We read articles and listen to the media reports which say, “Own a long-term care plan because it will protect your assets and provide peace of mind for your family.”
Owning extended care benefits — long-term care benefits — is not about the plan. It’s about the care and where people will receive care: in the home or, eventually, in a care center.
Extended care benefits insurance has evolved over time. It began as nursing home benefits, because the expectation was that people would spend their final year before dying in a care facility. Buying benefits for home care was not often considered, because family, friends, and the work environment let family and friends care for loved ones at home.
Caregiving and where it is provided has transitioned because of work, family, and lifestyle.
Home care has become a more common preference, and for a longer period of time. This is because of factors such as broadband internet links for home monitoring equipment, and because most people choose to stay at home. Many people want to enjoy their lifestyle with friends and family as long as there are care services available to assist with daily activities.
There are traditional plans and hybrid benefits that can pay for home or care center services for various lengths of time: two to six years, or, in some cases, for a lifetime.
Hybrid plans provide similar services as the traditional plans. The difference is that a traditional care plan is an expense, and a hybrid plan is an asset.
There is a third type of product, which can be used independently or combined with a regular or hybrid long-term care benefits plan: short-term care benefits. This is a care benefit that pays for home care or care in a facility for up to a year. The benefit is available in some state, but, unfortunately, not in all states.
Some states are not approving short-term care benefits products, although these plans would be valuable, in a variety of ways, both to the people who will need care and to the people who will be responsible for meeting their loved ones’ need for care.
In states where short-term care benefits products are not available, there’s a disconnect between what officials say and what they do. Officials encourage people to try to plan to pay for care, and to avoid making unnecessary use of safety-net programs such as Medicaid. But, in the states without short-term care plans, officials are not doing enough to provide access to the tools people need to protect themselves.
Here’s why short-term care plans are important.
As people progress in their path in life, they become personally and emotionally involved with family members and friends who need care. Every day people are obligated to make an important decision whether to live at home or transition to a care center.
In the movie “Jerry Maguire,” Rod Tidwell says, “Show me the money.”
For Tidwell, playing football is about the love of football, but it’s also about being paid to play football.
The same logic applies to the care people get. Getting care is about needing care, but it’s also about money.
Most people do not allocate any part of their cash flow towards paying for caregiving, which is unfortunate, because the cash flow you earn from assets or income is used for your lifestyle and for commitments, now and in the future.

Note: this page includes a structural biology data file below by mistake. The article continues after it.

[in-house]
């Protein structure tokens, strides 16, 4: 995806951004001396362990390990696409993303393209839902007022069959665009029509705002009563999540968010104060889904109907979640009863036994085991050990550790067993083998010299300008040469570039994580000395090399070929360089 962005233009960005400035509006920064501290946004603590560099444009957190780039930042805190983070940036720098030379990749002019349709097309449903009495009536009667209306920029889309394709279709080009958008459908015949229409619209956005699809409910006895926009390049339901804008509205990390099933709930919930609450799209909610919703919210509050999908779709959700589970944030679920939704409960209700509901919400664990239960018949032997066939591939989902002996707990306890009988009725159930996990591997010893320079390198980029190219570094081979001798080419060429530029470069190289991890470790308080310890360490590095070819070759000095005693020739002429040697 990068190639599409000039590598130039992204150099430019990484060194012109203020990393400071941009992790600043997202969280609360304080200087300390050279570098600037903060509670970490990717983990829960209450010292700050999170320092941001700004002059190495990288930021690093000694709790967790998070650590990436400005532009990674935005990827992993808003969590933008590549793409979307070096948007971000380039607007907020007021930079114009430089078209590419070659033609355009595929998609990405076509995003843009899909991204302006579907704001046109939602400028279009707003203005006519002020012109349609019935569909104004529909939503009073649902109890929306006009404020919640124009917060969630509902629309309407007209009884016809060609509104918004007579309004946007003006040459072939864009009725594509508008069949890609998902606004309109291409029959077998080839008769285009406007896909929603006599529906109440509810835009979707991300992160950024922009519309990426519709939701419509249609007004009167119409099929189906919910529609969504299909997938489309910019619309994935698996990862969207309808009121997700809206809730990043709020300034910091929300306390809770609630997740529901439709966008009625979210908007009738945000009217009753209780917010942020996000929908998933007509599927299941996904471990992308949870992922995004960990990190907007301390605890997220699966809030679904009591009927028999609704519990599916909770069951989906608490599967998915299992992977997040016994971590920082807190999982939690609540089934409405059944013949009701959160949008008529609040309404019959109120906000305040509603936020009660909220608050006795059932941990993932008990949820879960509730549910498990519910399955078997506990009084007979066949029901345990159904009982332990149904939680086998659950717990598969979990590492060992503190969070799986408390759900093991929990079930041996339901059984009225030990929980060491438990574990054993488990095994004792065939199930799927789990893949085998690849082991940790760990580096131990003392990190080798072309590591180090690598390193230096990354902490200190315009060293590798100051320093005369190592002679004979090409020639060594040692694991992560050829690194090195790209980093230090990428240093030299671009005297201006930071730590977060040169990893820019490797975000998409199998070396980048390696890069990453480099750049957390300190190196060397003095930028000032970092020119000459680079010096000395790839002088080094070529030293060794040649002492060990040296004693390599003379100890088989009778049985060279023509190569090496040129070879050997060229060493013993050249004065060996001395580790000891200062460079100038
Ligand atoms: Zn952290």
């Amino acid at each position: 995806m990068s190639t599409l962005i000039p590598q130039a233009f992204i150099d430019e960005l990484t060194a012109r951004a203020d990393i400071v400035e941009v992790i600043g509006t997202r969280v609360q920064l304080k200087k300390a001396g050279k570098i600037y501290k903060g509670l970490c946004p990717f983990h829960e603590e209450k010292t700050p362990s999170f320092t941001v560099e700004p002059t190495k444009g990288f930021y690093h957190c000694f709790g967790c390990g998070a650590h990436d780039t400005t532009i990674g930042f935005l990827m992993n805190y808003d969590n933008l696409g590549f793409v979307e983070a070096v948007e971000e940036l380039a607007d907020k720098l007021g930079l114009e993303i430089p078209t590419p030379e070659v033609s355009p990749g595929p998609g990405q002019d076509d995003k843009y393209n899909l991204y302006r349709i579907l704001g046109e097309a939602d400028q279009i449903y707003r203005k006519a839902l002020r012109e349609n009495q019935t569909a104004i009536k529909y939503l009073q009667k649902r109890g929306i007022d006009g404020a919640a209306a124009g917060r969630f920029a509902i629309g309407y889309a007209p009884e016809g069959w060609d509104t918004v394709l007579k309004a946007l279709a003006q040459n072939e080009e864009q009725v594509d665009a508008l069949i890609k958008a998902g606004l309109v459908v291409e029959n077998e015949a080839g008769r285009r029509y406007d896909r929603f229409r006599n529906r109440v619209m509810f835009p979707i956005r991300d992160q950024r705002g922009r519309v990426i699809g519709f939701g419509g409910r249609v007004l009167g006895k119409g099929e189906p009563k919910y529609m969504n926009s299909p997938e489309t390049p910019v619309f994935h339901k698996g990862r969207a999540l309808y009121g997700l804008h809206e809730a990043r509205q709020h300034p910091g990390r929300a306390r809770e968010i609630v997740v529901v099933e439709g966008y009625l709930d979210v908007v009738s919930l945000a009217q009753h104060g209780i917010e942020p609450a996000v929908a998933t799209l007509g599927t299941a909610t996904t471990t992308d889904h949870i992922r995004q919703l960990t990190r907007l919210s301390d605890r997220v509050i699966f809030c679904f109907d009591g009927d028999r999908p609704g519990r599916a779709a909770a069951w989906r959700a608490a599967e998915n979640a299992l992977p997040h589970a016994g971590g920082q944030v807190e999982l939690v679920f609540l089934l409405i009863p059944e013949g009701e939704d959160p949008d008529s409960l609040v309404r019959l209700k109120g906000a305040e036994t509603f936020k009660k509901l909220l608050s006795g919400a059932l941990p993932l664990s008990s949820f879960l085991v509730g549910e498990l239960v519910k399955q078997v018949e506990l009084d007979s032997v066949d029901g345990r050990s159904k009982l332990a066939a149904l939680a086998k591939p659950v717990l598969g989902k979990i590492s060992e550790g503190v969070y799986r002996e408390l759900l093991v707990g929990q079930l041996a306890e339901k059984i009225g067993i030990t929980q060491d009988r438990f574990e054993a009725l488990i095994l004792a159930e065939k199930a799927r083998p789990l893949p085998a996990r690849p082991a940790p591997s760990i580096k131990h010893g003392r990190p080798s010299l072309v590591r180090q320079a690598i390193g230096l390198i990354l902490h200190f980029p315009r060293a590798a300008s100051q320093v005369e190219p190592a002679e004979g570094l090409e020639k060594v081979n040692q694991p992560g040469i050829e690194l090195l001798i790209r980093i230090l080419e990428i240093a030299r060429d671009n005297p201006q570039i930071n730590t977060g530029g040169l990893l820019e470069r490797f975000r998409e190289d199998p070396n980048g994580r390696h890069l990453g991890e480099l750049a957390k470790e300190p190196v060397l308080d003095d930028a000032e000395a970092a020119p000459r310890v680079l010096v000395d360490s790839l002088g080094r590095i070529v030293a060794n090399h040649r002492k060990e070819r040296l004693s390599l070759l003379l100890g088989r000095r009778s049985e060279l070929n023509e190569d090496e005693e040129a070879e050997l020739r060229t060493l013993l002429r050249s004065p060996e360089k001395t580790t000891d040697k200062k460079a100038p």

Owning a short-term care benefits product is of value both to those who now own long-term care benefits plans or who are at an age, or with a health status, where regular LTC benefits products are not available.
Premiums, health, and underwriting criteria are simplified so that people can get some level of benefits for one year or less.
This amount of coverage would be enough for people who need the time to reposition their assets, or for families to decide how and where care will be provided. For others, short-term care benefits may be all that’s needed. You get care for a few weeks or a few months, and then you die.
Another source of value is that these benefits are useful for people at younger ages. Some plans offer benefits designed so that they will be restored. That means that, if you use your plan because of illness or accident and then do not need the benefits for a period of time, the benefits are restored to their original value.
Disability benefits pay for your lifestyle expenses. Short-term care benefits pay for your home care.
Regulators in some states are still considering whether to approve short-term care products. They may not be convinced that the products are worthwhile.
Here’s a question for the insurance commissioners in those states to consider: If you are concerned about people feeling as if they need not provide for their own care costs, because they believe (incorrectly) that they are automatically entitled to benefits from Medicaid or other public programs, can’t we have a conversation about approving short-term care benefits products?
Asking that question is especially important in states that offer few or no short-term care plans, such as California, Oregon, and Washington state.
Agents, financial planners, and financial professionals need to collaborate with insurance carriers, and organizations such as the American Association for Long-Term Care Insurance and the National Association of Insurance and Financial Advisors, to have conversations about why short-term benefits help people and protect the resources of safety net benefits programs.
We need to talk to state insurance commissioners and elected officials about the need for consumers to have access to the full range of care benefits plans, including traditional plans, hybrid plans, and short-term care plans.
All of those plans help people who may need care and want to take responsibility for paying for their own care.
— Read Short-Term Care Insurance Gets Its Own Regulator Panel on ThinkAdvisor.